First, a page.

Posted on | November 28, 2006 | By Rabbi David Schallheim | 16 Comments
Nearly thirty days ago my mother passed away, quietly in her sleep after a protracted illness, and I wanted to share some of my feelings and experiences, as a baal teshuvah keeping the Halachos interacting with a non-observant family.
An incident occurred at my mother’s funeral that I thought would be appropriate to discuss on Beyond Teshuvah. On my way to the U.S. to attend the funeral, my wife called while I was still in the airport in Israel and offered to call my brother, who lives in a different state than my parents, and recommend he pack an old shirt, in case he wanted to tear kyriah. “Okay,” I said, “why not tell him about it? At least he’ll have the choice.”
At some point after I arrived and we took care of the burial permit and other arrangements at the cemetery, I told my father and my other brother about the Jewish custom of kryiah, and the reasons behind it. I explained that we tear a garment to show that we believe the body is only a garment for the soul. We express our pain in this tangible way, but in a way that comforts us that only the exterior garment is lost; the soul lives on forever.
“Very well, but we aren’t going to do that,” they said. The next day, my brothers and my father prepared black ribbons to wear on their coat sleeves, and put on their best dress shirts. I am not the one to be pushy about religion, especially with my family. I was relieved that at least there was going to be a Chevrah Kadisha involved in the funeral.
That was a big concession by my brothers. When my brother was informed of my mother’s death, he immediately called the mortuary located in the local cemetery where my parents bought a plot twenty years ago. They arranged to send their workers out immediately. Then he called me, in Israel, and I suggested finding a Chevrah Kadisha in L.A. (over an hour’s drive away, without traffic).
I phoned the local Chabad Rabbi, probably the only Shomer Shabbos Jew in town, who I knew from previous trips home, and he got involved. My brother agreed to phone him, but told him that my Mom wanted a Reform ceremony, not an Orthodox one. “This has nothing to do with Reform or Orthodox,” the Rabbi said (I heard later), “this involves the difference between a traditional Jewish way of doing things, with a 2000 year history, or nothing.” My brother took the number of the Chevrah Kadisha, but only reached their beeper service.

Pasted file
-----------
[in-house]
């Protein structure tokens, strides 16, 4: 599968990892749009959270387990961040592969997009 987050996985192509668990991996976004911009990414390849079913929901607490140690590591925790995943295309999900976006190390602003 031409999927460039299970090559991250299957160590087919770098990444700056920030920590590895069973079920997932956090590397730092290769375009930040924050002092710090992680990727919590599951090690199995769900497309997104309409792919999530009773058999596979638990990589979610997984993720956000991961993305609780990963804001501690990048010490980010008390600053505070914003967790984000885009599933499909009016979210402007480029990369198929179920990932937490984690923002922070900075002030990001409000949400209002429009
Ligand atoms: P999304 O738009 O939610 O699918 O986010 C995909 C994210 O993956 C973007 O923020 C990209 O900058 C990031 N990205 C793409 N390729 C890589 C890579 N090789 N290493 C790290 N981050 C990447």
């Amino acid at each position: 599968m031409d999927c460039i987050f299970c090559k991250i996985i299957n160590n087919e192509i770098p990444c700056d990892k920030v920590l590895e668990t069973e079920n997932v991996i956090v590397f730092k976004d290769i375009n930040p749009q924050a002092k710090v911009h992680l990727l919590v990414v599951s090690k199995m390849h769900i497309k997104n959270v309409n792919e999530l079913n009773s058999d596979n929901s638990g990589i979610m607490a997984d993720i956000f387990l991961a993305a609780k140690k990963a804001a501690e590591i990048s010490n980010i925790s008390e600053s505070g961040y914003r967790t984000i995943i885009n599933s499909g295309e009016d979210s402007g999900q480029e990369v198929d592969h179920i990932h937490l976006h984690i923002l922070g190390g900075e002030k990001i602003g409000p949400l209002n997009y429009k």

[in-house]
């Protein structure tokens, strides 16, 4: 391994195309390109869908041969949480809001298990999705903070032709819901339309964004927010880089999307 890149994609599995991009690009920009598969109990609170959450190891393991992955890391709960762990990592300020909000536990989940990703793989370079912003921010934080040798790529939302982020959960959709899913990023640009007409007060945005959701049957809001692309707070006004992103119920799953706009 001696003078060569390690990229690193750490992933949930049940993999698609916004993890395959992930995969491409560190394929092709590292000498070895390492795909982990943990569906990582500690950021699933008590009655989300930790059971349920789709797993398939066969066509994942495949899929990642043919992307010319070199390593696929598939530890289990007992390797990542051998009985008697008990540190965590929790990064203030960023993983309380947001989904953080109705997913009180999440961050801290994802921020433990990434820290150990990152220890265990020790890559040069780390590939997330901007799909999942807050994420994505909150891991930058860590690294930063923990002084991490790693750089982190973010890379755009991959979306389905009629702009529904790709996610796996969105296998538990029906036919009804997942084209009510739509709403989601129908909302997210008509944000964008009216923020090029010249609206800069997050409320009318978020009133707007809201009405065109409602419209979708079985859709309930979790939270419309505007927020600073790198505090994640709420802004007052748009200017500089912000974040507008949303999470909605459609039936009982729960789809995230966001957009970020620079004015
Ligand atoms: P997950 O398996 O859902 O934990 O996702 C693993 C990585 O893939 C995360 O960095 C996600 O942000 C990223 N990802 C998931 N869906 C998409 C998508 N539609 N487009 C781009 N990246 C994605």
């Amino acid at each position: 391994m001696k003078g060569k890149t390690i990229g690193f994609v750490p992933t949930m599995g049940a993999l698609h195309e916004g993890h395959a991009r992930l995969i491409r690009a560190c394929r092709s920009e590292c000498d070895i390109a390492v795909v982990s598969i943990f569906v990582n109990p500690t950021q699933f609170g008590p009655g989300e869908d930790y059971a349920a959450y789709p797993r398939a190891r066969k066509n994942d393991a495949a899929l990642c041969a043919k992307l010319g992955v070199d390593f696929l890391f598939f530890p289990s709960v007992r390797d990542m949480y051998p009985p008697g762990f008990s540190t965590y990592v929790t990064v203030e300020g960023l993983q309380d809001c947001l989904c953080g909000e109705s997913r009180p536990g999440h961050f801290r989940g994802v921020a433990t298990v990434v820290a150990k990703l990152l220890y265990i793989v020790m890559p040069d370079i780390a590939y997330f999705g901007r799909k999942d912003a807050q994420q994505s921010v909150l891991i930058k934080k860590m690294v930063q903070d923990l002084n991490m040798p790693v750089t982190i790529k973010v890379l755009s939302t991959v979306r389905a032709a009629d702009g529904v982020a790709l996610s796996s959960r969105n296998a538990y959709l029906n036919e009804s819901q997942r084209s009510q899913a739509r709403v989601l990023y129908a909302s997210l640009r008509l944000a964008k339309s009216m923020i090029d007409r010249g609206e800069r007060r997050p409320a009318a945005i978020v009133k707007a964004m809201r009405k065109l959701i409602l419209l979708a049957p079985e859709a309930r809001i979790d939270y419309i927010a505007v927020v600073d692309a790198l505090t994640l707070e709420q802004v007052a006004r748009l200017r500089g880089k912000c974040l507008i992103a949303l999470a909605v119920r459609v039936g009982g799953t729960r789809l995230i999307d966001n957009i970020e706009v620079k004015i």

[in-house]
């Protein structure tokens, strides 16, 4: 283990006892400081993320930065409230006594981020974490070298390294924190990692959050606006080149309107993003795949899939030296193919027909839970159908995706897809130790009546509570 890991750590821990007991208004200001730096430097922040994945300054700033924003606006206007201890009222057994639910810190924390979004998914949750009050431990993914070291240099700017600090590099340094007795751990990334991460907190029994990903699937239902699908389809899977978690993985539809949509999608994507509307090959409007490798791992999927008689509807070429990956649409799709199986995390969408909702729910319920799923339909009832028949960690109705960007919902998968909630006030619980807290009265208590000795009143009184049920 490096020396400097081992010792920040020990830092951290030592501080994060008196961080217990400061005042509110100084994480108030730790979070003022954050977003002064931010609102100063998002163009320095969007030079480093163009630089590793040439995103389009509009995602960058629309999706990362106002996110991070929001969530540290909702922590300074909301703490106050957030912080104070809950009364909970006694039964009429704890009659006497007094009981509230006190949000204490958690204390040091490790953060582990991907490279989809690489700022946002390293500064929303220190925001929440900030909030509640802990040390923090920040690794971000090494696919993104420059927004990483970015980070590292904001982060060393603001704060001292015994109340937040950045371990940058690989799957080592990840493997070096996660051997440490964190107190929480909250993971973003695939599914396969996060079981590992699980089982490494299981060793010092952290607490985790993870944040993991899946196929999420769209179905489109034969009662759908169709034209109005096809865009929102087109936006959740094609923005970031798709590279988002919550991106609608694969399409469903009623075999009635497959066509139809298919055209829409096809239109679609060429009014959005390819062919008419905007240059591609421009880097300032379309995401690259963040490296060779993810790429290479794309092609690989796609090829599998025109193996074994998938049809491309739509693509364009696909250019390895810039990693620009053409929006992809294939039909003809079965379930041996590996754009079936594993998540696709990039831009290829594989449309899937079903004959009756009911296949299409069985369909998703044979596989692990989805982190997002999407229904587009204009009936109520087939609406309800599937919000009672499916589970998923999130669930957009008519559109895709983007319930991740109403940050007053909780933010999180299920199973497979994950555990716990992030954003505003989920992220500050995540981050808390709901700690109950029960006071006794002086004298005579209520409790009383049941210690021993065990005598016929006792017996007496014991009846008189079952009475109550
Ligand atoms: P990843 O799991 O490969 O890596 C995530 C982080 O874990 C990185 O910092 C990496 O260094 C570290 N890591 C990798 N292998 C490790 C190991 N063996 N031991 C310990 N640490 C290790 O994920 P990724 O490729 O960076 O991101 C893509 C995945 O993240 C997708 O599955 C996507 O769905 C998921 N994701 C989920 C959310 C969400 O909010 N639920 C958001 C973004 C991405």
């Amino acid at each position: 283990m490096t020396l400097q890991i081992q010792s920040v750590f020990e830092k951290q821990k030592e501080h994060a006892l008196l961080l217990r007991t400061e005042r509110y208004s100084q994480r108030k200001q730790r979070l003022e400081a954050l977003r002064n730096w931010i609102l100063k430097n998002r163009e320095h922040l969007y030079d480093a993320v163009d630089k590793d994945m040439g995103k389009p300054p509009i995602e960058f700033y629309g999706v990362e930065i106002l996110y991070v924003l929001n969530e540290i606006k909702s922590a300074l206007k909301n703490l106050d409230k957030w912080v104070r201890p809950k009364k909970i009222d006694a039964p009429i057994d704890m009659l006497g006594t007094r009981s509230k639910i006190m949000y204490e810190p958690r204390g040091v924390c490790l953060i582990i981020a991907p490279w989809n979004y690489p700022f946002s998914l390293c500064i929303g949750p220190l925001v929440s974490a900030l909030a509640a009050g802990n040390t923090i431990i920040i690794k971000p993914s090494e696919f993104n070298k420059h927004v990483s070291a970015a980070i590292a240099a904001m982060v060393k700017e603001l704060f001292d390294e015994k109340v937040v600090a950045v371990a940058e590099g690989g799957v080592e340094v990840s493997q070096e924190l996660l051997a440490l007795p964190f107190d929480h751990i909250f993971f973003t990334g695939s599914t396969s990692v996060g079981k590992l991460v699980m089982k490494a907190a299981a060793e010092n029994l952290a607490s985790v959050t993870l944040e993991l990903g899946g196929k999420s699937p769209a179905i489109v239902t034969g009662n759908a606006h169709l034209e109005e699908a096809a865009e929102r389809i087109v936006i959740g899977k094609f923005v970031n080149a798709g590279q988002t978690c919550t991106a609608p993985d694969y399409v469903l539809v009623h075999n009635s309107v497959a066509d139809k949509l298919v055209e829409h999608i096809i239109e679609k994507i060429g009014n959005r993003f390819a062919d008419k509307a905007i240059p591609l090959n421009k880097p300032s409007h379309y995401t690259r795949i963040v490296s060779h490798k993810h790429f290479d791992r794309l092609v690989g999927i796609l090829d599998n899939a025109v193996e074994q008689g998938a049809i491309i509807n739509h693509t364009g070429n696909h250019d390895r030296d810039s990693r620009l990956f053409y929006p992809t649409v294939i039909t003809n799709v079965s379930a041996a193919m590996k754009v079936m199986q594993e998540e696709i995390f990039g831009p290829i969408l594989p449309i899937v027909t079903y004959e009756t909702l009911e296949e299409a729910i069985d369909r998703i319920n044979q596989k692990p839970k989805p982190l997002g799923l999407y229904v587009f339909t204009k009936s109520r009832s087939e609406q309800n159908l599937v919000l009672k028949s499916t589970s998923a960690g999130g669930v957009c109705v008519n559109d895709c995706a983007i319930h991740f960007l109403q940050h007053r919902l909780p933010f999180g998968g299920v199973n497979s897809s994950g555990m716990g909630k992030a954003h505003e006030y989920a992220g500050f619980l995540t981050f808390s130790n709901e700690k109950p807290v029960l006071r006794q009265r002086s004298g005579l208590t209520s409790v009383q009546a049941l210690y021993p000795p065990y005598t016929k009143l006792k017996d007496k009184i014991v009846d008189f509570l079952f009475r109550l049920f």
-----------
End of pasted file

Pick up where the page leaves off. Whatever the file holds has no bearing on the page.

Meanwhile, the workers from the local mortuary arrived. In what is to me an amazing display of the pinteleh Yid (the Jewish spark), my brother sent them away and waited for the Chevrah Kadisha to get back to him. He was in my parent’s home where my mother passed away; she was in hospice at home. The nurse was gone, and he was alone with her body. At this point, he told me, he was only doing this for me. He didn’t know what my mother would have wanted, and he didn’t believe it made any difference. The Chevrah Kadisha came a couple of hours later and relieved him of his uncomfortable, uneasy post.
Readers of Beyond BT understand the importance of the meaningful and respectful traditions of Jewish burial—the taharah, purification in a pool of water, tachrichim, burial shrouds, shomer, who watches over the body 24/7, and burial in a plain wooden coffin in the ground. However, my family had no familiarity with these concepts at all.
Afterwards, they extolled the praises of the Chevrah Kadisha Mortuary, who acted with great sensitivity, efficiency, and respect. They really went the extra mile (or 75 miles, at 2:00 am), and made a big kiddush Hashem.
My mother was in hospice; I expected what was going to happen. But still, I was totally unprepared. No one wants to consider these things. But it would be a good idea to have a plan for kosher Jewish burial, some information, like phone numbers and the like, and if possible and appropriate, to discuss the matter beforehand with our family members.
At the funeral, the Reform Rabbi who led the ceremony at my mother’s request, called on the husband and the sons to step forward to tear kyriah, which he went on to explain. I was surprised, but before I knew what was going on, everyone recited “Baruch Dayan HaEmet” responsively after the Rabbi (I mean everyone, even my brothers’ non-Jewish coworkers and friends of the family), and we all tore our shirts.
A few days later, I asked them why they decided to tear kyriah in the end? After all, they wore expensive shirts, and they had the black ribbons anyway. They said: “Rabbi L. (the Chabad Rabbi, who also spoke at the funeral) took us aside and spoke to us about the significance of kyriah. Then he said, ‘Really, it’s a question of what’s more important in the final analysis, a $25 shirt or your mother’s soul?’”
“Yeah, you know,” added my sister-in-law, “Jewish guilt!”
They didn’t seem upset in the least, and when Rabbi L. arranged for minyanim in my father’s home, they put on the shirts with the kryiah.
I have always been apprehensive about “religious coercion,” especially with family members. But if I didn’t get Rabbi L. involved, would my mother have had the Chevrah Kadisha? Probably not. Would my family have torn kyriah or said kaddish during shivah? Definitely not.
What are your thoughts and feelings about using Jewish guilt?